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Feeling like an overqualified “impostor” – Saker

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For several years, I have been fascinated by the subject of impostor syndrome. The concept was originally proposed in the late 1970s in connection with studies of bright women who had been recognized but who felt they were not as bright or capable as their position suggested.

Successful women like Sheryl Sandberg and Michelle Obama have confessed to suffering from the syndrome. If you add race and class issues into the intersectional mix, you realize that the concept inevitably impacts a wide range of people.

The syndrome can be found in men as well as women.

I remember a conversation I had with a professor at All Souls, Oxford who, despite being a leading authority on his subject and having been in office for 12 years, simply said that “you don’t you never get over the feeling that you are an impostor in this type of establishment.

People can easily sense cheating or perceive themselves outside the frame of reference of a particular social group. As discussed in previous AM articles, our industry has never been particularly attractive to employees of a number of ethnic backgrounds, which has led to them being significantly underrepresented in Workforce.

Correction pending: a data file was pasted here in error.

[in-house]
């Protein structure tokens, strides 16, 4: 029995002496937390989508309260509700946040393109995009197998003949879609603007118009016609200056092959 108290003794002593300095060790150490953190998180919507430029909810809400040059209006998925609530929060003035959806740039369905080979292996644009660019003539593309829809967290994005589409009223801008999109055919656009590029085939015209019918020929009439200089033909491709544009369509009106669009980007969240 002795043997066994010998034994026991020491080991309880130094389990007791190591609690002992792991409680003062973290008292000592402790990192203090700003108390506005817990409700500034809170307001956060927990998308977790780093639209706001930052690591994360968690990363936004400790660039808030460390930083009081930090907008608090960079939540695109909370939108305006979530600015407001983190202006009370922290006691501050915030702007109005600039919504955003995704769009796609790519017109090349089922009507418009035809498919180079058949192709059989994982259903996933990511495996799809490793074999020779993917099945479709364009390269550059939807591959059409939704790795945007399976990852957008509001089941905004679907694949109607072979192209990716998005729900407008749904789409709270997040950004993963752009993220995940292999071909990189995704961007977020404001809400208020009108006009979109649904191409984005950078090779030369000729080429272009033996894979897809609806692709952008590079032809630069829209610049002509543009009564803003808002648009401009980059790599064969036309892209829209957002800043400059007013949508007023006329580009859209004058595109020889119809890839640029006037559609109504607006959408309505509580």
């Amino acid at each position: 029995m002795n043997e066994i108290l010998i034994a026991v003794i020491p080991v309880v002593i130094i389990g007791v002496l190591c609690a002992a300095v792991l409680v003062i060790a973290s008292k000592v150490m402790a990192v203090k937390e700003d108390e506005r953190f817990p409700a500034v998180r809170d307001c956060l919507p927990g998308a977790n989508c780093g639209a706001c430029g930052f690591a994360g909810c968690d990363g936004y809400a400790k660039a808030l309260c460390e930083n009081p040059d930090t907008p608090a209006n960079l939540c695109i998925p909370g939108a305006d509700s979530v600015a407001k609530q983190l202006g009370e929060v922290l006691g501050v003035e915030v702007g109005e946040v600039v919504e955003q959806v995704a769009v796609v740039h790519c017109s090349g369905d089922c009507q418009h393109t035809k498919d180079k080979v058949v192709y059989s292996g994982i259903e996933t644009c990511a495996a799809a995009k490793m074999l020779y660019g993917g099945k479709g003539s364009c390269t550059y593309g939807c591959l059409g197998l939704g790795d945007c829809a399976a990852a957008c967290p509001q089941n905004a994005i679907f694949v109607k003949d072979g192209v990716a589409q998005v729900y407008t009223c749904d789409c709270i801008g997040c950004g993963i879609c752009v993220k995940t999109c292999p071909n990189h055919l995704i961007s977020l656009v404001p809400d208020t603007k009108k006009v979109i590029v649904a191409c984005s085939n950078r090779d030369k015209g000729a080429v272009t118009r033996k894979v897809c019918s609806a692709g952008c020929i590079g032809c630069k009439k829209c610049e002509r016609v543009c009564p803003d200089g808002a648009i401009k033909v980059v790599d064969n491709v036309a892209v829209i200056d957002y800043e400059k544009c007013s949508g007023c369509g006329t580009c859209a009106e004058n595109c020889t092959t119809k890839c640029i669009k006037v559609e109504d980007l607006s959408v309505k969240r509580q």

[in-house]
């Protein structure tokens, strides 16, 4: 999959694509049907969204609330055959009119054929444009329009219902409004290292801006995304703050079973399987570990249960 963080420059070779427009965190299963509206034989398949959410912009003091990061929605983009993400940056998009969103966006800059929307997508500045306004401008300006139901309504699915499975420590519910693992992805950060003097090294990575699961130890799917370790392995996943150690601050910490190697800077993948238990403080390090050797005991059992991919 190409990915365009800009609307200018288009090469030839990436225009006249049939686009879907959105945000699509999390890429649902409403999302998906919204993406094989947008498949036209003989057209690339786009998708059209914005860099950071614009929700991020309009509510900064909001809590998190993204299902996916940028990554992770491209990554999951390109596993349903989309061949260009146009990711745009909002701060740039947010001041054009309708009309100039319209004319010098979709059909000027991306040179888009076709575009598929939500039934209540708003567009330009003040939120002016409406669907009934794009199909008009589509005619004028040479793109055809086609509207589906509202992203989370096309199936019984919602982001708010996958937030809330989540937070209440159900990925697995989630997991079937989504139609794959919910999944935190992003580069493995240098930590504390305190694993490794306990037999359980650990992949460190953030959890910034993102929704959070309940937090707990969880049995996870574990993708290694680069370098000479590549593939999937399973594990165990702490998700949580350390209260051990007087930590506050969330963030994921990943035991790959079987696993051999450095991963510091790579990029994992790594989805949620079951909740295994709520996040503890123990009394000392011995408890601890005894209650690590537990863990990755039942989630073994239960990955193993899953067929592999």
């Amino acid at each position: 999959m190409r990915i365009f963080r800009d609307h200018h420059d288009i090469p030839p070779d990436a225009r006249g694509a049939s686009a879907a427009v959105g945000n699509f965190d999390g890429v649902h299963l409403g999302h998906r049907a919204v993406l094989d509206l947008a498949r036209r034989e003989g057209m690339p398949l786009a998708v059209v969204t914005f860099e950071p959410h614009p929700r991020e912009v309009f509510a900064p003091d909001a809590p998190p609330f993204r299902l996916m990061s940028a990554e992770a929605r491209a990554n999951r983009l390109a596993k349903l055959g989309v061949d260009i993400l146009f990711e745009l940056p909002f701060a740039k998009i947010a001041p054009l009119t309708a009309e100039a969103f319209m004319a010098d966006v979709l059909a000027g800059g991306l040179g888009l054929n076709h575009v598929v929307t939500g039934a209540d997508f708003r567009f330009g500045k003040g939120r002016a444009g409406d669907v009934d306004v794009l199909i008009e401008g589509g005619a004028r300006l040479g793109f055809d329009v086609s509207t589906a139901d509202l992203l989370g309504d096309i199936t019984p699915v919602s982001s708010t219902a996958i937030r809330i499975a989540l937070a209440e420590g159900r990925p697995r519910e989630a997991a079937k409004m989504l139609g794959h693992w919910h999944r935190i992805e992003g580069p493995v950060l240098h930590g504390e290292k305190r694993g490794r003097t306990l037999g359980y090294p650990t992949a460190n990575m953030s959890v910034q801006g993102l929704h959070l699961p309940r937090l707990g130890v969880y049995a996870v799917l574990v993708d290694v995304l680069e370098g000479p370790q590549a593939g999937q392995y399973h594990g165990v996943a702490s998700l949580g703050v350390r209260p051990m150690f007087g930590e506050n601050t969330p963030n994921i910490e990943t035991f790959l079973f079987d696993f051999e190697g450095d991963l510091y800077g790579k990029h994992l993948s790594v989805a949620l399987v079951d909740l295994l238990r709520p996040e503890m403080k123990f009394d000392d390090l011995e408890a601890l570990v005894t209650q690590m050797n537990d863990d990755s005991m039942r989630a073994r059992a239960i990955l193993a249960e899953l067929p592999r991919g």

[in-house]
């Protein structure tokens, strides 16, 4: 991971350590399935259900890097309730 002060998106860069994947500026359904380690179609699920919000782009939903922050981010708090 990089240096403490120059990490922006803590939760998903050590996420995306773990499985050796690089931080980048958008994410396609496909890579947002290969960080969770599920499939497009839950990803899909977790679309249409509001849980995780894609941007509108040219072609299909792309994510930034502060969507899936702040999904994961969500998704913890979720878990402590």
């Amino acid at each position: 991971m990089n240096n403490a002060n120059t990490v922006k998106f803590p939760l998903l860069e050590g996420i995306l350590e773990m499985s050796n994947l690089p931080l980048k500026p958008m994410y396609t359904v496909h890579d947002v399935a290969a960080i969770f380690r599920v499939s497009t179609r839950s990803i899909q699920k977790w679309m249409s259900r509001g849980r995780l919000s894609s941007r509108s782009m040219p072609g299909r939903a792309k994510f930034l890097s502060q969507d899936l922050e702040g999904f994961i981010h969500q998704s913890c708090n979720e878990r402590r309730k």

People want to feel “at home” in their work environment with a sense of belonging and not an impostor who, by chance, has an office there.

From a personal perspective, I was the first person in my family, church, youth club, or group of friends to go to college. I felt strange and quite alien to my past, having been brought up ‘on Old Kent Road’.

To make matters worse, my parents couldn’t afford the price of gas to drop me off on the first day. Now, this isn’t meant to be a confessional or a “pity party” on my behalf, but simply to put forward that I had the perception that I had no immediate role models I could relate to. identify and learn in the academic setting.

The challenge for many when looking at the automotive industry is that they do not see themselves reflected in the people already employed and therefore would not feel at home.

When I joined the auto industry, I was once again made to feel like an overqualified impostor and was simply known as “three degrees.”

One thing the auto industry has for an impostor is that most of the time the industry behaves like a meritocracy. If you deliver, you succeed.

Of course, there are glass ceiling issues for women and racial and disability biases for others.

What is reassuring is that when you succeed, success is usually rewarded and psychologically you start to feel like you belong.

With more diverse role models, we could encourage more people to have the confidence to join the industry and, in doing so, help address current staffing shortages.